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TO MY CUSTOMERS AND FRIENDS OF EDGEFIELD COUNTY:
I buy corn and oats on Nashville and ' Memphis
markets in car lots, hay on St. Louis and Cincinnati
markets, flour from the mills, alfalfa and feed from
the mills and in car lots. I have a car of each rolling
and I haven't ware house room for it. When it arrives
I will sell some of it cheap.
You people who have that class of stuff to buy, it
would save you money to see me and place your order.
I will notify you on arrival of cars as they come in and
can move it from the car to your wagon. In that way it
will be cheaper for you.
I saved the people of Saluda and Edgefield coun
ties lots of money in 1917 that way. 1 sell more grocer
ies and feed stuffs than any one man in Edgefield
county and the rail road record will show it. If you
haven't the money to buy this stuff, it would pay you
to borrow it, because the interest will not amount to
anything like the difference in price later. Price the
stuff any where from Augusta to Columbia. Call or
phone me and I will sell you. I make money and you
will save money, because I have the stuff'bought and
the markets have gone with me.
I also have about one hundred tons nitrate soda
left that I can sell at a profit and not touch it. Would .
rather distribute it ir his territory because we have
got to use soda to get ahead of the boll weevil. I will
sell this soda April and May shipments, not less than
ten ton lots, that the smallest car can be shipped bill
of lading attached. See me for prices.! I have sold my
Now, we have three good banks here in Edgefield,
so come early, see the banker first ' t new check.
Money talks ! Have what you want to ~,uy on the end of
your tongue and we can dispatch the business and get
home before night.
Without the money it would be useless to see me.
I haven't time to credit. The High Cost of Living will
catch me if I go to selling this class of stuff on credit.
As to the banks-if you can't make it at Edgefield, it
is only a thirty-minute drive to Johnston. I have at my
command, three self starting Fords and one Buick, If
you can't make a touch down with one of those six
banks, you might as well blow off your dogs, and if you
are walking, I will send you home free of charge.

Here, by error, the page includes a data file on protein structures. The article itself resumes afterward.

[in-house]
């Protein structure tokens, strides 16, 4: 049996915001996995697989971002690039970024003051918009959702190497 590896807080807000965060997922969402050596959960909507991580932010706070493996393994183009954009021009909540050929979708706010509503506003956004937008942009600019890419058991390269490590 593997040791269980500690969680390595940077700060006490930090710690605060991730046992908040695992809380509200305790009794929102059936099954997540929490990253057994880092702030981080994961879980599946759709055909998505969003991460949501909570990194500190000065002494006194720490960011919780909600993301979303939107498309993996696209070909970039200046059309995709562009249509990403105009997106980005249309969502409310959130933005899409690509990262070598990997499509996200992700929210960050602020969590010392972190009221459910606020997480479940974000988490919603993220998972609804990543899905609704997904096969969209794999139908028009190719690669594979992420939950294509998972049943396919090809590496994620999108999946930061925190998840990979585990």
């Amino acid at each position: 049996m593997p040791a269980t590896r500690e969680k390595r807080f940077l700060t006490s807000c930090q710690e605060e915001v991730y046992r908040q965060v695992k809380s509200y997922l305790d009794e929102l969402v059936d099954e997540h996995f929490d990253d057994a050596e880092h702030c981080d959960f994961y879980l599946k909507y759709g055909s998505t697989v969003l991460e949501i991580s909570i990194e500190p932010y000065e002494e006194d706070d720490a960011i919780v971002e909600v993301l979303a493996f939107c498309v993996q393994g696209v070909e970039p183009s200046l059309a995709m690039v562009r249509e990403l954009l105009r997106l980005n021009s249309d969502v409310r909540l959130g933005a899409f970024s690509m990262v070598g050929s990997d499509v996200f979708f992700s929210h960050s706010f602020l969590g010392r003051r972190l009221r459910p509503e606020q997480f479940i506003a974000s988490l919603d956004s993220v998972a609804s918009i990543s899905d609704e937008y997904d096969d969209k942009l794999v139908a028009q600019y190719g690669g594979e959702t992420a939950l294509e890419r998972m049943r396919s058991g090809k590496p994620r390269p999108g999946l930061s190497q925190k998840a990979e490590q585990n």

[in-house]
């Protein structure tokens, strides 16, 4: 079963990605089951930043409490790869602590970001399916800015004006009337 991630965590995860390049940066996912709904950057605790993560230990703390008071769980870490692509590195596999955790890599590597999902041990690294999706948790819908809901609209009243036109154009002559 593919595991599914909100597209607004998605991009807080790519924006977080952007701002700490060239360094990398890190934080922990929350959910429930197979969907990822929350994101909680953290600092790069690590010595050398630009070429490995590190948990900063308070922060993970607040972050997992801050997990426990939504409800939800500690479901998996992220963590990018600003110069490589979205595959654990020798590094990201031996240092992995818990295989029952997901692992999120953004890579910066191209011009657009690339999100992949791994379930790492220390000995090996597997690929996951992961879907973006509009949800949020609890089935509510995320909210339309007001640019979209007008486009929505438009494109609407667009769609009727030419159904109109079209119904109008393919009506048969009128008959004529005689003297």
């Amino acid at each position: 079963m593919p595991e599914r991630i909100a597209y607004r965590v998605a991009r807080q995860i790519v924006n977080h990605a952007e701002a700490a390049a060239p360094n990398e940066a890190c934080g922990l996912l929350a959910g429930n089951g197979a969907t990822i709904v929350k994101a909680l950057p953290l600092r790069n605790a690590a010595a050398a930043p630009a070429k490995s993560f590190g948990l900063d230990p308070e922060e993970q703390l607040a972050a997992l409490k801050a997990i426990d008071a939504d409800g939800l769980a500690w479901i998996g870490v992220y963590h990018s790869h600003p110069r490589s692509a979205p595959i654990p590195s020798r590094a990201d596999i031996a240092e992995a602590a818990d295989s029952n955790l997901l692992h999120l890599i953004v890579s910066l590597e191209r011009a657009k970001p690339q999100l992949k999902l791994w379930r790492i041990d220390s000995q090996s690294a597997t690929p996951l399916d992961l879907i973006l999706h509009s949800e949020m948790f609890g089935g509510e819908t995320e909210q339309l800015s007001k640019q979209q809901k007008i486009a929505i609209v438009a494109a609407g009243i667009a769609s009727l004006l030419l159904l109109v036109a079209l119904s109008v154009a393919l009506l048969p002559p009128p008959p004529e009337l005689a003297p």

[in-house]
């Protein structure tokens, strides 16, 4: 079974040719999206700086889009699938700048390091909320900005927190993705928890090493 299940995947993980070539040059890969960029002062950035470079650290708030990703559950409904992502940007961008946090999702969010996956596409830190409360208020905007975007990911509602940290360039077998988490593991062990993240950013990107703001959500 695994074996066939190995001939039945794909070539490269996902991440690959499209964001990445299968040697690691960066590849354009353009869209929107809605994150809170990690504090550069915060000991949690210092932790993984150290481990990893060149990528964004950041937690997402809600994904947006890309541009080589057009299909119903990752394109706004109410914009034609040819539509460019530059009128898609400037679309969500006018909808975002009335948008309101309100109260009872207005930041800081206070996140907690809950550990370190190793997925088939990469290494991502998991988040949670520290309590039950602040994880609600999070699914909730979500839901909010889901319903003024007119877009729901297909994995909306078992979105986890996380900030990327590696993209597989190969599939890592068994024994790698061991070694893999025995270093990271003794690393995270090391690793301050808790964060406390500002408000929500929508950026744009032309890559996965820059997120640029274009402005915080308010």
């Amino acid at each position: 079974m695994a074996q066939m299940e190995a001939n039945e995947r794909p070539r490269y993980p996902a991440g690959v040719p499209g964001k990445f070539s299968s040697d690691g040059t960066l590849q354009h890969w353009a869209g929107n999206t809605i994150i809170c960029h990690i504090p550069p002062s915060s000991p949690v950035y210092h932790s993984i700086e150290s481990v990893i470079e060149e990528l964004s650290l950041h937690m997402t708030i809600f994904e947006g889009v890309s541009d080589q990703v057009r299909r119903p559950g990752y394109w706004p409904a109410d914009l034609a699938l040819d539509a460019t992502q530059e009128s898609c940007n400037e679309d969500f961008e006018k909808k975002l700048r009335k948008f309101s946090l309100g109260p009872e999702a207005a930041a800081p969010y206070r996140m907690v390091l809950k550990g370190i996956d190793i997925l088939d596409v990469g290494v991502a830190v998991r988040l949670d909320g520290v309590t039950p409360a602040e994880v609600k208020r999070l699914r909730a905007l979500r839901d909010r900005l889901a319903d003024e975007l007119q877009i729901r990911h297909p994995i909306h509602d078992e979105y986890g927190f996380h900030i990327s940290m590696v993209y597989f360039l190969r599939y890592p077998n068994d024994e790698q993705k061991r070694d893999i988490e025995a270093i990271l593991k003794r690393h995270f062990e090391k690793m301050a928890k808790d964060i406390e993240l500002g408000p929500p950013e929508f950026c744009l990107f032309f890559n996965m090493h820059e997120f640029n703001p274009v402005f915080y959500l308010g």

' T notice by the papers that there is a Board of
Commerce just organized here. I am not a member,
but am gY ! to see them try to boost the old town. I
have br driving over this country for ten years at my
own .nse, boosting all I could.- I spend as much
mor ?ind time boosting as any member, trying to buy
st' and keep prices attractive so we can get the peo
pie here, for without them we can't do business.
Now, Mr. Board of Commerce, I will tell, you one
of the first things I want you,to help me do and-that is,
get one or two cotton buyers that have export connec
tion,' so we will have a cotton market here to compete
with Johnston, Saluda, Greenwood, McCormick or any
cross road place, where you can get more for cotton
than you can here.
I don't blame the people at Pleasant Lane, Meet
ing Street, Rehoboth and Collier from going to Augus
ta, Greenwood, Saluda, Johnston, McCormick, Plum
( Branch, because they get more for their cotton. Then
what happens? They get their groceries and every
thing else they want, and we merchants are suffering
from it. We haven't any territory to draw from at
Edgefield only North and West. If we let Saluda, Mc
cormick, Greenwood and Johnston take, them, what
are we going to do ? As all oj: you know it's very little
we get four miles below Edgefield. I go to all those
towns above mentioned every week and I see just what
is going on, streets full of wagons, loaded with cotton,
people hauling out groceries by the load. I sell mer
chants in all these towns and sell lots more than I do
in Edgefield village, and I sell as much at Edgefield as
any travelling man that comes here in my line. I see
people at Greenwood, Saluda, McCormick and John
ston that used to do business in Edgefield with the
banks and merchants. They ask me what cotton is
worth at Edgefield. I tell them that I left before the
cotton market, opened. Then they say, "What was it
worth yesterday?" and I tell them I don't keep up with
the cotton market that I am selling feed stuff and flour.
I always find out what they are giving for cotton by the
time I hit a town.
Now Gentlemen, come, let's get some e?port cot
ton buyers here next season and bring some cotton, or
at least hold, what is in our territory.
I like to see these other towns do good business.
We are not after their business, just want to hold ours.
These people in other towns are all my friends, custom